In the long annals of thoroughbred racing in America, no decade gave the sport as many surpassing horses as the 1970s. Only the 1940s, with Count Fleet and Citation leading the way, comes remotely close. The '70s were racing's golden age—a glorious stage on which Secretariat, Ruffian, Forego, Seattle Slew, Affirmed, Alydar and Spectacular Bid strutted their incomparable stuff.
By 2003 all of them were dead but one. And then, as of last Monday, there were none. On June 9,24 years to the day after suffering the most memorable defeat of his career, in the 1979 Belmont Stakes—a loss that prevented him from becoming the decade's fourth Triple Crown winner—27-year-old Spectacular Bid died of old age at the farm in upstate New York to which he had been exiled after a failed career as a stallion in Kentucky. He won an astonishing 26 of 30 races—all but three of his victories came in stakes—and $2.78 million in purses. In one improbable eight-race stretch in 1979 he shattered five track records, lowering Santa Anita's seven-furlong mark to a hysterical 1:20 and its 1�-mile record on dirt to a blistering 1:57 4/5.
In that era of champions, none was as brilliant a 4-year-old as Spectacular Bid in 1980, and one has to go back to '53, when Tom Fool won 10 of 10 races, including New York's triple crown for older horses, to find an equal. In '80 Bid won all nine races he entered. He so dominated that no horse opposed him in the Woodward Stakes at Belmont Park, his final start. He went to the post alone and toured the grounds in a walkover, under Bill Shoemaker, a jockey who rode some of the swiftest horses in history: Swaps, Dr. Fager, Damascus and Forego. Of Spectacular Bid, Shoemaker said simply, "He is the best horse I ever sat on."
For all the lasting images of his championship seasons—his gait always steady as a drumroll, his head rising and his gray mane flying as he lit the fire off the turn for home—what we remember best is his eye-popping performance in the 1979 Florida Derby. He had been America's 2-year-old champion in '78, an easy winner in his first two races as a 3-year-old, and all jockey Ron Franklin had to do was keep Bid clear of trouble and hang on. Alas, Franklin was only 19 and unseasoned, and it remains a wonder how the horse survived the race at all. Leaving the gate, he banged hard against it, and around the first turn he nearly clipped another horse's heels as Franklin swung him outside. The jock then rushed Bid to the inside, where he had to steady him twice in traffic, and around the last turn he had to ease him back to find running room.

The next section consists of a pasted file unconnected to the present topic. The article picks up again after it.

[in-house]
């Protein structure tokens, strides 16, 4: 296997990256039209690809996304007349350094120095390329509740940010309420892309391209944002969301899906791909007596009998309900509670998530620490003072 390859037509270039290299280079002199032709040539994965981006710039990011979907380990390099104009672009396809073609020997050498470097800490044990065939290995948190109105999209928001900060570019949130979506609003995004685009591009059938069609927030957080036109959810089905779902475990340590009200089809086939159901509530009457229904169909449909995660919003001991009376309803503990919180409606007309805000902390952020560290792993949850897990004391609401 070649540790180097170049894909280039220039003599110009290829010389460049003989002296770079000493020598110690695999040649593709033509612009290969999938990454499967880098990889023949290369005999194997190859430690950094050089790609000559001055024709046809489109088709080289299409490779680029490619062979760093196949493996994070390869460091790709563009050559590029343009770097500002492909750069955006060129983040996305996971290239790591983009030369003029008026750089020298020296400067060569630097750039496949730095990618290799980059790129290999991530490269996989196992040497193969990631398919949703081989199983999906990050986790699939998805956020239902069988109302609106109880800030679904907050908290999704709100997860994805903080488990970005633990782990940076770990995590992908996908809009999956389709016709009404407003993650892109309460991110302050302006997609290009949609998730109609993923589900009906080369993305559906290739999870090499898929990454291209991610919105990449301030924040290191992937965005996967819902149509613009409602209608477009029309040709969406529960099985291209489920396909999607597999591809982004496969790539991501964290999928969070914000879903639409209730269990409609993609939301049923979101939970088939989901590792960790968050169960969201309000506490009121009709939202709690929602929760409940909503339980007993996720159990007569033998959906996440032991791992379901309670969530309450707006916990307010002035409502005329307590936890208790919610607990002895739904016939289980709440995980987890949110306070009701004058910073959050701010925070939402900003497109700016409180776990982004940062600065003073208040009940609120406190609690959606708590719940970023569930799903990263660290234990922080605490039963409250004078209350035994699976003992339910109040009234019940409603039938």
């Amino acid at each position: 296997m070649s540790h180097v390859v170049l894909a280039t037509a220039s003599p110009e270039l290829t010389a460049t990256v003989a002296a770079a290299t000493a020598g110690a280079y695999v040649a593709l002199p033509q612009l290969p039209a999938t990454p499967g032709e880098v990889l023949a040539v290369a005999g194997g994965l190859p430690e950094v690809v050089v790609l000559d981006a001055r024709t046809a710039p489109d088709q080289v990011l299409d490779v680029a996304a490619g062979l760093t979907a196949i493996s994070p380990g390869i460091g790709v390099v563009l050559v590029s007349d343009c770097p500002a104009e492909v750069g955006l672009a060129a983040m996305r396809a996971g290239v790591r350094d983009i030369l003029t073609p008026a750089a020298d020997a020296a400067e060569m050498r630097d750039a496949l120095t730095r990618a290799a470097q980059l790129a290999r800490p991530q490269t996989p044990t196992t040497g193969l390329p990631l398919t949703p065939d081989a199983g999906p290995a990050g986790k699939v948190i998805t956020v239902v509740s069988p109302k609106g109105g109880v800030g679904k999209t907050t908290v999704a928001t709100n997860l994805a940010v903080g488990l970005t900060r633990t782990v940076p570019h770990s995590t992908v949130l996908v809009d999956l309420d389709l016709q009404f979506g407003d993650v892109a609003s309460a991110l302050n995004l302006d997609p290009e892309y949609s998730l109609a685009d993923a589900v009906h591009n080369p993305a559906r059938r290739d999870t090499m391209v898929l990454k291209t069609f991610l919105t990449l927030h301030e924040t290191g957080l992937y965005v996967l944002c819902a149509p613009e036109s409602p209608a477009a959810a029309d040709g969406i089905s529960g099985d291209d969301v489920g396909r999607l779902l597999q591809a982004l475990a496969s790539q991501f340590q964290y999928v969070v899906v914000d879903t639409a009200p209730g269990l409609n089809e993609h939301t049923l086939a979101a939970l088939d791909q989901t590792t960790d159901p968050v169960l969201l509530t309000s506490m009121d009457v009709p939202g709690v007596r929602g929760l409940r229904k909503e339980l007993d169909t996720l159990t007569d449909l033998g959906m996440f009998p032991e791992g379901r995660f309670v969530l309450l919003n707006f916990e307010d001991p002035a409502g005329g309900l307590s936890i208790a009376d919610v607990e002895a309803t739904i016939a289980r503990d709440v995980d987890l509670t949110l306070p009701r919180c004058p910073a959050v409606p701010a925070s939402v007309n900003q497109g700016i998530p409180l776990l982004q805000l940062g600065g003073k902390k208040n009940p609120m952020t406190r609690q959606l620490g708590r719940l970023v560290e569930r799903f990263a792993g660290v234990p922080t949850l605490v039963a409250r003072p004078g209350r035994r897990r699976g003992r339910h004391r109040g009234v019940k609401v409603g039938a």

Trainer Bud Delp watched all this in horror. There was no way Bid could win after such trouble. Yet the colt raced home first by 4� lengths. Descending to the track in a fury, Delp would have liked to wring the rider's neck. "You damned idiot!" he howled as Franklin returned to the winner's circle. "You almost got the horse killed out there!" Franklin dismounted the horse in tears.
Other jockeys started cruising like sharks around Delp's barn, looking to get the mount, but Delp, who had an affection for the kid, kept Franklin on the colt through the Triple Crown. He had won the Kentucky Derby and the Preakness and was expected to gallop home in the Belmont when the Fates intervened. The colt stepped on an open safety pin on the morning of the Belmont, driving it a half-inch into the left front foot, and he faded in the race, finishing third. When Delp told the story of the pin, many hooted skeptically—"They called me a liar!" Delp says—but trainer Mack Miller, who had horses in the same barn as Bid, recalls that one of Delp's workers came over early that morning and, seeking help, said, "The Bid stepped on a safety pin."
The colt lost only once after that Belmont, when Affirmed cantered on an easy lead in the Jockey Club Gold Cup that fall and beat him by three quarters of a length. That winter Bid began the 1980 campaign by which history will always remember him. Help still chants the mantra he has been chanting for years: "He's the greatest horse that ever looked through a bridle." He certainly grazes in the tall grass—among the giants.